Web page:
Turbochargers and superchargers are forced induction systems that provide additional air to the engine. For example, a turbocharged car uses exhaust gasses to spin a turbine and compress air into the cylinders. The difference between the two is in how they operate, how much power they can provide and other factors. Here are some of those differences:
The size of a supercharger is considerably larger than that of a turbocharger. This can be attributed to the fact that superchargers use an external power source, such as the engine, whereas turbo in Australia is powered by the exhaust gasses generated by the engine itself. The greater size of turbochargers is also necessary due to their higher efficiency in compressing air than their supercharged counterparts.
- A turbocharger is installed on the exhaust side of the engine. It boosts power by utilizing energy from exhaust gasses to spin a turbine and spins an air compressor (which compresses air before it enters the engine).
- A supercharger is installed on the intake side of the engine. It boosts the pressure in an engine’s intake system by spinning a rotor that draws pressurized air straight from outside of your car and pushes it into your combustion chamber.
Take a look at how these two devices compare in terms of efficiency. Superchargers are more efficient than turbos at low RPMs, and turbo Australia is more efficient than superchargers at higher RPMs. A turbocharged engine is also less efficient at high altitudes (since there’s less air pressure). In contrast, a supercharged engine can maintain its efficiency even when driving on mountains or through the desert.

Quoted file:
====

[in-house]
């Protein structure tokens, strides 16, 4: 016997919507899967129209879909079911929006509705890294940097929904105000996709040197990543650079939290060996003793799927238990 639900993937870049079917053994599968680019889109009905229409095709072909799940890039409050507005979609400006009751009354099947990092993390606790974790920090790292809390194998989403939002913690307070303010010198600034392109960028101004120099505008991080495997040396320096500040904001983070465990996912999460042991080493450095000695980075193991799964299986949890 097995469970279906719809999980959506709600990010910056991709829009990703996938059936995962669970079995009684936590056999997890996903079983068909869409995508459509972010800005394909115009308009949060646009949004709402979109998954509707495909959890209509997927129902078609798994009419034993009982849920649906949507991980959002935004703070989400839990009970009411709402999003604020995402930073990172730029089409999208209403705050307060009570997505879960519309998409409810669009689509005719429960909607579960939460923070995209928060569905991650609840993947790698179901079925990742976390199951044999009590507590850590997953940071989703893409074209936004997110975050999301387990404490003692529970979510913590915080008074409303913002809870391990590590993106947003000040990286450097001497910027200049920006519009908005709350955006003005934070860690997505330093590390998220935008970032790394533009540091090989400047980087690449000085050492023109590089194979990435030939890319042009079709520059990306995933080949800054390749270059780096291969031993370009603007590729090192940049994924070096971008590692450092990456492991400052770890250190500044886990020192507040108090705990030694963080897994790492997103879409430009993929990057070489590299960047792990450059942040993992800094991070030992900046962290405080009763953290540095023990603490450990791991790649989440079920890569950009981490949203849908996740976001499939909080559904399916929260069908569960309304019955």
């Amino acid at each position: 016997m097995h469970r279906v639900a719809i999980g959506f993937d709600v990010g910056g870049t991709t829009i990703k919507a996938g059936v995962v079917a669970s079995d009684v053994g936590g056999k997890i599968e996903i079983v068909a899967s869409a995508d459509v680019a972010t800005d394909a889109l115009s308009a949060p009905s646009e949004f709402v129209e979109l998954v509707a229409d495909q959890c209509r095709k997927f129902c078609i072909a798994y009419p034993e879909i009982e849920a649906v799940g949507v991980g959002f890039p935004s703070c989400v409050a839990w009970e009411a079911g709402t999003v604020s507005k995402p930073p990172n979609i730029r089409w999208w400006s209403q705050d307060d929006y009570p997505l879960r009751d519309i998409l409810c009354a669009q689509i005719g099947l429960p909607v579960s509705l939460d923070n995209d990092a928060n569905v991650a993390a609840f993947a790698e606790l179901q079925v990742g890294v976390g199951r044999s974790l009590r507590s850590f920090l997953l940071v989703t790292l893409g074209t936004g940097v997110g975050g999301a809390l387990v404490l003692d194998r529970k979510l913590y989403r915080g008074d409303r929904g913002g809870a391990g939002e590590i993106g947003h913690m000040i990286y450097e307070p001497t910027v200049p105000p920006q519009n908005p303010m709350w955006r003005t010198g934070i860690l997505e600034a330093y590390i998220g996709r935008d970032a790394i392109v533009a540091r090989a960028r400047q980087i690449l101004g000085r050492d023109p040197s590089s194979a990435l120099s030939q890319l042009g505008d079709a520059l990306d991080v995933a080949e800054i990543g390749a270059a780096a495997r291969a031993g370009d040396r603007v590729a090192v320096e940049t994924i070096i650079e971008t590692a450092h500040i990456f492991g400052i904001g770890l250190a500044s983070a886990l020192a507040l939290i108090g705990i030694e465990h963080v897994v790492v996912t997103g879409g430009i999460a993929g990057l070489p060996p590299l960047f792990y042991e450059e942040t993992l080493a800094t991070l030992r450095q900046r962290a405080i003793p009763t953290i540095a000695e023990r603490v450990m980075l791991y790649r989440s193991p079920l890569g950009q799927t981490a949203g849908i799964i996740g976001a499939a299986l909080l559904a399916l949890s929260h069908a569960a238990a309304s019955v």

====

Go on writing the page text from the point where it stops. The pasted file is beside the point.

Another difference between them is the time lag. The time lag is the difference in time between the moment a driver steps on the gas and when the car actually accelerates. In a supercharger, there’s more of a delay because part of it is connected to the engine by belts, which means that it takes longer for air pressure to build up and generate force.
On average, this can take anywhere from five seconds to ten seconds.
Turbochargers have no such delay—the turbine compressed air before it gets released into your engine so that there’s no delay at all. This makes turbocharging ideal for low-powered engines like those found in sports cars like Porsches and Ferraris (though they are also used in many other cars).
The location of a turbocharger versus that of a supercharger is the first significant difference between the two. A turbocharger is located in the exhaust manifold, while a supercharger is placed in the intake manifold. This has implications on efficiency, as well as effectiveness.
When you hear someone describe their car as being modified with a “turbo,” they’re actually describing that it has been equipped with an exhaust-driven turbine compressor to increase its power. That said, it’s important to note that there are two types of turbos: twin-scroll and single-scroll.
Turbochargers and superchargers are both power boosters, but they work differently. A turbocharger uses exhaust gasses to spin a turbine wheel that forces more air into the engine. This can happen under all conditions, including idle or when you’re at low RPMs. A supercharger only works when you’re above a certain speed threshold (usually around 2,300 rpm), so it’s not as efficient as a turbo when you’re at lower speeds.
That’s what you need to know about turbochargers and superchargers.